When I worked as an Occupational Therapist in the schools and in homes, one of my favorite tools in my OT treatment bag was a pegboard. The treatment techniques for a simple pegboard is vast when it comes to many treatment goals in the OT setting.
From fine motor skills and all that they entail (in-hand manipulation, pincer grasp, tripod grasp, grasp and release, separation of the two sides of the hand, arch development, open thumb web space, thumb opposition, bilateral hand coordination) to visual perceptual skills (form copying, eye-hand coordination, visual discrimination, visual motor planning, copying on various planes, and letter and number formation)…pegs and pegboards are an Occupational Therapist’s secret weapon!
Today in the 31 Days of Occupational Therapy series, I’ve got homemade pegboard ideas for you. Yep, you can make your own pegboard on the cheap for creative fun and learning, all the while, working on more skills than you can count!
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Homemade Pegboard Ideas for Occupational Therapy Activities
Now. There are a ton of geoboard activities out there on the webs. Search around for Geoboards and you’ll find tons of fine motor activities where kids can manipulate and work strings, rubber bands, ribbons, and more on geoboards. They are so great for many fine motor skills, however, I wanted to share with you all of the awesomeness that a pegboard provides by picking up a small peg, manipulating it within the hand, and placing it into a board while copying forms and shapes. It’s such an amazing workout for little hands!
Use a recycled shoe box like No Time for Flashcards mad a simple geoboard. You can make one as simple or as complex as you like. Punch holes in the shoe box and use small peg-like items: Toothpicks, lollipop sticks, or skewers. WHile this activity uses bands to connect the pushpins, I really love the idea of using a shoebox to make your own pegboard. This is something we did with letter stickers.
Create a x-large pegboard using screws and nuts like Crayon Box Chronicles did. You can make yours into a geoboard like they did, or just use it as a fine motor workout by allowing the kids to manipulate the screws and bolts. This activity is another “geoboard” activity, however, the use of the screws and bolts are unique in that the kiddos can manipulate them in a pegboard-like fashion to work on many developmental skills.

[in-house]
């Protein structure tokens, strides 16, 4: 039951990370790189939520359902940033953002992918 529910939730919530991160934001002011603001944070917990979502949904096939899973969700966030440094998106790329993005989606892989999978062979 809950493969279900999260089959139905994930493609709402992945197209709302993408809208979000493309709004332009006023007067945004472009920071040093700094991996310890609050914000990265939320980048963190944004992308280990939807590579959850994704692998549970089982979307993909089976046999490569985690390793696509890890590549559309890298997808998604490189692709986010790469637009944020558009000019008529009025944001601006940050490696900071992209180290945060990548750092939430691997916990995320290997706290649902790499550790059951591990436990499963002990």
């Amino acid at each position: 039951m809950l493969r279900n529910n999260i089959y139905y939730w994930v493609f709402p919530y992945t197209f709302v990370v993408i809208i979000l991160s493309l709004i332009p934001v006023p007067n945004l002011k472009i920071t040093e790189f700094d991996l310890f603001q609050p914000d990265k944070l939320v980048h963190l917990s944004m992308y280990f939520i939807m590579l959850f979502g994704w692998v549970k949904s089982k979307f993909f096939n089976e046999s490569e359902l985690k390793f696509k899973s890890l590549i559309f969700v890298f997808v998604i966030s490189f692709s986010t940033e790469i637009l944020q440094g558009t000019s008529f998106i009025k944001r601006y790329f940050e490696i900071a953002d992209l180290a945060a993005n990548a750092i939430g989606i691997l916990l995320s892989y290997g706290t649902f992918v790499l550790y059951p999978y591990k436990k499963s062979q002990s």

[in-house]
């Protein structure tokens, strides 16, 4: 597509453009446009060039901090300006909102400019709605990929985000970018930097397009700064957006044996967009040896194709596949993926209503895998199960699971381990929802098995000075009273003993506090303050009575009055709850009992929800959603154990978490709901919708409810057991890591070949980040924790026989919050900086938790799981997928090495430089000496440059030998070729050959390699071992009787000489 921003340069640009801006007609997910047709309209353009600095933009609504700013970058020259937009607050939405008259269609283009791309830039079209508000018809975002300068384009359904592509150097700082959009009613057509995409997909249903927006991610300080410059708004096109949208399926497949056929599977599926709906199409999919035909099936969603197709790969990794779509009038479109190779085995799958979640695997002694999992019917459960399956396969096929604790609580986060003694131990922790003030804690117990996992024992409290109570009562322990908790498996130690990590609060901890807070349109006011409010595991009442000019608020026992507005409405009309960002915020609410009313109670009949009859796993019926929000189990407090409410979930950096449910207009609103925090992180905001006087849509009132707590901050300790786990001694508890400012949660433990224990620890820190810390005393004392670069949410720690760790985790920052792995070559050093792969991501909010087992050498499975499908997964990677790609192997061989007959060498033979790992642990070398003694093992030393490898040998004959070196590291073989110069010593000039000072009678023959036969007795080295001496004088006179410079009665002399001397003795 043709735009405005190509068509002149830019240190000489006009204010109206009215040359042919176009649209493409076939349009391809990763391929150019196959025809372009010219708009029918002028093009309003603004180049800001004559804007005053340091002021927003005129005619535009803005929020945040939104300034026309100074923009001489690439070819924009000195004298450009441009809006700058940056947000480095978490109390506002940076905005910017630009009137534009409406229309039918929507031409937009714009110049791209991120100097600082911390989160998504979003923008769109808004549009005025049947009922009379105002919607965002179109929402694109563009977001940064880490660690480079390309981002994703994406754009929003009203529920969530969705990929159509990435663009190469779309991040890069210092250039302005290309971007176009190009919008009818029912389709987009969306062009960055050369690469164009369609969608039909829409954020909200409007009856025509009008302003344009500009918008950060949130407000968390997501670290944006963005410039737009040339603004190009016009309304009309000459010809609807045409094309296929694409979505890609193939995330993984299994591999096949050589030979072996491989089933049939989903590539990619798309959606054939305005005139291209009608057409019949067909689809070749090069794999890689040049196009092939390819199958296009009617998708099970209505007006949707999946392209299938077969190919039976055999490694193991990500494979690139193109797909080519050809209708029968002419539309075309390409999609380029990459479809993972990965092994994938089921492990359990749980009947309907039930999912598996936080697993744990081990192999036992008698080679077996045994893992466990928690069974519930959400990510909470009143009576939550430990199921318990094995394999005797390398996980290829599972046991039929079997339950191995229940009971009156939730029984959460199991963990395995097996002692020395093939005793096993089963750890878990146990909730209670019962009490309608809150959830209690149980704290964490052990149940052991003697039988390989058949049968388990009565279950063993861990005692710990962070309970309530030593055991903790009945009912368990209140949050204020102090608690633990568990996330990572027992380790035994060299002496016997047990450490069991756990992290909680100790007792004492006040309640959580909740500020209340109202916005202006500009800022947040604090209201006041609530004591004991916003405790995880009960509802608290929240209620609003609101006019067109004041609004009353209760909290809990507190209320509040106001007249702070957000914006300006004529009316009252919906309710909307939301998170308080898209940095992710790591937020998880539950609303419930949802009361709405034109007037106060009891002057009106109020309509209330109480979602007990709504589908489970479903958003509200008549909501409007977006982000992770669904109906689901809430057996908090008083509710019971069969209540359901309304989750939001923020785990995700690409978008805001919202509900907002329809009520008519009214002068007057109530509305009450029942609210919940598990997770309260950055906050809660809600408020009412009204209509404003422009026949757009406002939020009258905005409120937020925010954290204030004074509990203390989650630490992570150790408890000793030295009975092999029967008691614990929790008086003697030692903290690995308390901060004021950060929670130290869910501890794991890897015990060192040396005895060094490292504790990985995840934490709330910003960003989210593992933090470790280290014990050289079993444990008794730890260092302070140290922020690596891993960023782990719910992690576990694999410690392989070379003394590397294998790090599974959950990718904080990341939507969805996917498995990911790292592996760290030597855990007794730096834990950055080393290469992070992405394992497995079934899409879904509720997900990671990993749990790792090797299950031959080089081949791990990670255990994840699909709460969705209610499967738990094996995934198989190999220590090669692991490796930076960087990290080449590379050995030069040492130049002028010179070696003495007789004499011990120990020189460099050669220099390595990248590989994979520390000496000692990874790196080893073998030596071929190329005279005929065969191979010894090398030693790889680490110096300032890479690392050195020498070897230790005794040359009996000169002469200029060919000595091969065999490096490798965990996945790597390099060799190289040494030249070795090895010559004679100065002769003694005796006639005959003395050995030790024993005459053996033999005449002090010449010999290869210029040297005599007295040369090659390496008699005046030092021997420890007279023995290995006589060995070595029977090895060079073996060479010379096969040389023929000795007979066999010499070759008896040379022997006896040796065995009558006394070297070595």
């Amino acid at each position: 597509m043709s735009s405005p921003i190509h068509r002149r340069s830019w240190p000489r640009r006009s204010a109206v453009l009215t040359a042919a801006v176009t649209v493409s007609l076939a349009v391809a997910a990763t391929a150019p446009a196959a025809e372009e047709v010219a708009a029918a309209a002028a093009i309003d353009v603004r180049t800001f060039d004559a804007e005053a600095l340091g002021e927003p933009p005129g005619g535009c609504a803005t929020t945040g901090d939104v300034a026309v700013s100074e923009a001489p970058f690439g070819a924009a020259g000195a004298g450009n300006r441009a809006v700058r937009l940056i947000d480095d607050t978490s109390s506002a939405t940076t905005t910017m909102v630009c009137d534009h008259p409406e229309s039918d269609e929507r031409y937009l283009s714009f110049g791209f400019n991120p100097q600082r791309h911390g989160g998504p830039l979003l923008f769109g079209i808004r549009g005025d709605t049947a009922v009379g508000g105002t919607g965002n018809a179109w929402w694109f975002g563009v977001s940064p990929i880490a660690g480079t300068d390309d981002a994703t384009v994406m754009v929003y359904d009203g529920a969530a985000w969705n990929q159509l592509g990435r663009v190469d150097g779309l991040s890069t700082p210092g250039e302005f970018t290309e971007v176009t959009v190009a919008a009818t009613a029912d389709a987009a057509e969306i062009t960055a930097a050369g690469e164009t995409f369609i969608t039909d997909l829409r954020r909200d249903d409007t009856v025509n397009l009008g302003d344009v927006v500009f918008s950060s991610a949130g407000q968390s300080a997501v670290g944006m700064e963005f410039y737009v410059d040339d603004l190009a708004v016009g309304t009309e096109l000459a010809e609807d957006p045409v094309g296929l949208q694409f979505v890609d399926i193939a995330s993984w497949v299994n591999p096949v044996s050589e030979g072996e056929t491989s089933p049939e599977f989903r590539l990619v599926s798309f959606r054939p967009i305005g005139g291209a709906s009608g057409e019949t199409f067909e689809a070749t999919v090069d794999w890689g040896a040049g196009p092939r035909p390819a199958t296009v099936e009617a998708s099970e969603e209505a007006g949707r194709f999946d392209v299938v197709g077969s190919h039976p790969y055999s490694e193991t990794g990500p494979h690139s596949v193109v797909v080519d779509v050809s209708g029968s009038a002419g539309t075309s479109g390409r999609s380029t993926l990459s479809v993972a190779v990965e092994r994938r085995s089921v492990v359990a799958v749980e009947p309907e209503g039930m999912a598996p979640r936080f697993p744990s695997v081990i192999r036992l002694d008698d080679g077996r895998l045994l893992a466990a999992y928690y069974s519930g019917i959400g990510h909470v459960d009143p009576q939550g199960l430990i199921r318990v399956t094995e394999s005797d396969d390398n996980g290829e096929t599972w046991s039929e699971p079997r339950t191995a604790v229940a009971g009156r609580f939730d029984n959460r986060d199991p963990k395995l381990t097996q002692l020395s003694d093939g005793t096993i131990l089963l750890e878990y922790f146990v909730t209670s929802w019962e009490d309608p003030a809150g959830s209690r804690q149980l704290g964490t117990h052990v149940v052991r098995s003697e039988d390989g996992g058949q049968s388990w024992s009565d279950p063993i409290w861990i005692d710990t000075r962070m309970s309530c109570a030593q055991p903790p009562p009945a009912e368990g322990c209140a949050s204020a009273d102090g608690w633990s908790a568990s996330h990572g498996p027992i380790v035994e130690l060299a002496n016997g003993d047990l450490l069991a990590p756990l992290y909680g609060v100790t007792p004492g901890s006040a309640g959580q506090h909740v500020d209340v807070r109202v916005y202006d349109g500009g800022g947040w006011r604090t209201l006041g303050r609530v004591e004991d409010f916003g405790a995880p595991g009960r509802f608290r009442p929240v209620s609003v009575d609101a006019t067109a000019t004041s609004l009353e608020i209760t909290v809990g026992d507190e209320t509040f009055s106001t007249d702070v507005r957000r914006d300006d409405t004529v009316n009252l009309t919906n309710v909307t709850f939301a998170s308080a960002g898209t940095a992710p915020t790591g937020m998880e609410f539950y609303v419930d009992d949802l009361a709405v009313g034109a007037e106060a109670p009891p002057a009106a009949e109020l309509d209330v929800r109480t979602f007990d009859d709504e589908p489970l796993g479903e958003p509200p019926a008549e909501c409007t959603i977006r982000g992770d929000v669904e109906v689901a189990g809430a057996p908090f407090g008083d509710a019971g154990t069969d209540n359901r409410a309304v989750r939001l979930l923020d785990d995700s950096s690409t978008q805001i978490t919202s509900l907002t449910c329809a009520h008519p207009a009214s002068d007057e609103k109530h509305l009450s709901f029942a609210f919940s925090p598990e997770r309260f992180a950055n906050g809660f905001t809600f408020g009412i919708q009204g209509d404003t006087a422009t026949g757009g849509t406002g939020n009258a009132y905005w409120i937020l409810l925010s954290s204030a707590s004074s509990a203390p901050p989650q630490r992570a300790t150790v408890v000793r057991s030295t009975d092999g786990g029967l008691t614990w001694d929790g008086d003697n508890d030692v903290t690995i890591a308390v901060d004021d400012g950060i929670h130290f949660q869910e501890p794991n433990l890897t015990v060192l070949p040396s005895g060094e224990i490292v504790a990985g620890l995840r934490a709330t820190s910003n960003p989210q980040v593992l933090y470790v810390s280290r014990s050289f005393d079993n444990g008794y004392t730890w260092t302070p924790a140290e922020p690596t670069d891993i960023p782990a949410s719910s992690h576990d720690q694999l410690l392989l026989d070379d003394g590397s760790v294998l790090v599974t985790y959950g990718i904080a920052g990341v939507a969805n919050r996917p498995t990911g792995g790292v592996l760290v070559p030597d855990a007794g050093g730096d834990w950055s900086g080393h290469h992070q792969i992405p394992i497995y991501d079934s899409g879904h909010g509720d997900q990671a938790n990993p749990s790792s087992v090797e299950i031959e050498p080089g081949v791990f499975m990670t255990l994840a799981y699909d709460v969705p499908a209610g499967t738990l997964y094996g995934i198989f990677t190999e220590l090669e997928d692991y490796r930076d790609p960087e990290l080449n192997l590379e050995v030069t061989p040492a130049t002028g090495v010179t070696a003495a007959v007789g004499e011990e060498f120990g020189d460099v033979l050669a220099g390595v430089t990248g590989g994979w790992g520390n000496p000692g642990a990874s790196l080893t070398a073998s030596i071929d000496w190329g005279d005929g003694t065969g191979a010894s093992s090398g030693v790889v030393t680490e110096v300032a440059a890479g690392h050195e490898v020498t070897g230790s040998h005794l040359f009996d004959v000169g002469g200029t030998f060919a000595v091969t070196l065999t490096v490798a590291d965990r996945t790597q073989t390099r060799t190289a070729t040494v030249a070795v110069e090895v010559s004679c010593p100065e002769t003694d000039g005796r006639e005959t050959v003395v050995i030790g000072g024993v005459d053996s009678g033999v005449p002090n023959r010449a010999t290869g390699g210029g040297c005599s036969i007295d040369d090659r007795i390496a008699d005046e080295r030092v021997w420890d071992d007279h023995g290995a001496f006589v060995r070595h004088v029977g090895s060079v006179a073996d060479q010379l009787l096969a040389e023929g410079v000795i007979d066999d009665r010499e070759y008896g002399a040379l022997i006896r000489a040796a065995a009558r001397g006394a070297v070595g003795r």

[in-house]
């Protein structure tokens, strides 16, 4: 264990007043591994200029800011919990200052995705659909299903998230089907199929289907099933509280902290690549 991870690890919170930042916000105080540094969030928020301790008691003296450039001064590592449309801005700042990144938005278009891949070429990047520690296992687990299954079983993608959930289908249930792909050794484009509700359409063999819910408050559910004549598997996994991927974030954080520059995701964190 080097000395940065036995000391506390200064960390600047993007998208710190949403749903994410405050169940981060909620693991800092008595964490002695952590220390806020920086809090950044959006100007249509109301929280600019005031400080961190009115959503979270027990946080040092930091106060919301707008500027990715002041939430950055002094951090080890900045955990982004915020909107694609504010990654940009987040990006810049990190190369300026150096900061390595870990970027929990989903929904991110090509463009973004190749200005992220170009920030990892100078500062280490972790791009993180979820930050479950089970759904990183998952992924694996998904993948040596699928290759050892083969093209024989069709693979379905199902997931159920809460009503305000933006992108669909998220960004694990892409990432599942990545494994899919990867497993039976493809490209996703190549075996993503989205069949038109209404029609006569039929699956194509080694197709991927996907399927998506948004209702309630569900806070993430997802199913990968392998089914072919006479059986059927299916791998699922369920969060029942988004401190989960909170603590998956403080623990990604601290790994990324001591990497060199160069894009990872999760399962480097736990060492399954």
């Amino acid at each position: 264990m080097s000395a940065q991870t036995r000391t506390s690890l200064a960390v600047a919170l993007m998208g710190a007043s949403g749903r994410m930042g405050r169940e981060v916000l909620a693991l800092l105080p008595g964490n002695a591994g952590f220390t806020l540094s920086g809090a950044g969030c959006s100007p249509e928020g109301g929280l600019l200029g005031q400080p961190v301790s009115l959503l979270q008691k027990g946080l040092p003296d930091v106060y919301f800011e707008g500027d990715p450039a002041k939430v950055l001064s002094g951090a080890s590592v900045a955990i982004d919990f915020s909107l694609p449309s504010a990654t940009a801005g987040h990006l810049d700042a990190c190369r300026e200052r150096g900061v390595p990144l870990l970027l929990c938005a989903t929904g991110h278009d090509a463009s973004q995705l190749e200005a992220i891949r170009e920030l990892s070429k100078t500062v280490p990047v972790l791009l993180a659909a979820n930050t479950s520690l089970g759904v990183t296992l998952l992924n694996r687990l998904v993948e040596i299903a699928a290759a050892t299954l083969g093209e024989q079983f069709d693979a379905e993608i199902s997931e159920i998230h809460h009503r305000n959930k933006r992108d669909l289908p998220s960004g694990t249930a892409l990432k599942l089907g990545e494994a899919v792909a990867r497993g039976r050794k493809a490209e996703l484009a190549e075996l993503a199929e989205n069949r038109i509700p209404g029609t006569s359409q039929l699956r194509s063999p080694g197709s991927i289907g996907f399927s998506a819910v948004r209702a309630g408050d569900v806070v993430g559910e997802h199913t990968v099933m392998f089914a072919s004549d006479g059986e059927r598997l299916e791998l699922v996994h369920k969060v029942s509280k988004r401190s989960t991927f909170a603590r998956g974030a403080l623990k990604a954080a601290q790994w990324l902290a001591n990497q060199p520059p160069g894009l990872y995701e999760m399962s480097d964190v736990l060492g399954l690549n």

Make your own Lite Brite on the light table like And Next Comes L did. This looks like a fun way to relive your childhood (Did you love your Lite Brite as a kid???) and work on peg board fine motor and visual perceptual skills, too!
Use a recycled egg carton and golf tees to make your own simple peg board on the cheap. Push the golf tee pegs in the holes again and again for continued play.
Why Use pegboards in Fine Motor and Visual Perceptual Skill Development?
You read all of the awesome areas that a child can develop by using a pegboard. So, how exactly does a pegboard work on these areas?
Let’s think about a simple pegboard and an assortment of small pegs, like this one. So a child sees the pegboard sitting in front of him and grabs a handful of pegs from the table. Right there, he is working on pick up and grasp release of small items. How does the child pick up the pegs? In a raking manner or one by one? Depending on the child’s age, this might be an area that you can work on with the student. Encourage your kiddo to use the tips of his finger and thumb to pick up the pegs one at a time. Then pick up one and tuck more into his palm. Have him pick up all of one color and then all of another color for more fine motor work.
Then, to push the pegs into the holes of the pegboard, the child uses in-hand manipulation to work the pegs from the palm of their hand to the tips of the finger. The kiddo can work on their tripod grasp as they push the peg into the holes. This is a strengthening activity, depending on how much effort they need to exert on the pegs. You can encourage the child to oppose their thumb to any of the fingers by holding the peg with the tips of different fingers. Holding the peg between the thumb and the middle finger or ring finger, for example, works on arch development.
A small peg like a tooth pick is a great way to work on a neat pincer grasp with the tips of the pointer finger and the thumb. It also helps with an open thumb web space for use in functional tasks.
Now, the child can push the pegs into the pegboard randomly. Or they can work on a little visual perceptual function by copying shapes and forms from an example sheet. Position the paper right nest to and above the pegboard for easiest copying. For more difficulty you can move the example further away or place it on a vertical plane.
By copying shapes and letters with the pegboard, kids can work on visual spatial relations, visual discrimination as they find different colored pegs, visual discrimination as they note differences, and figure ground as they look for a specific color peg in a pile of pegs.
Best Pegboards for Fine Motor Skills and Visual Perceptual Skills
These are some of my favorite pegboard products out there.
is a big OT recommendation. The slanted surface allows for functional and effective wrist position, and the small pegs are perfect for manipulating.
This Peg Board
is perfect for color identification and fine motor work with it’s small pegs in bright colors.
is a great game to play with kids that works on fine motor skills. It’s travel size is perfect, too!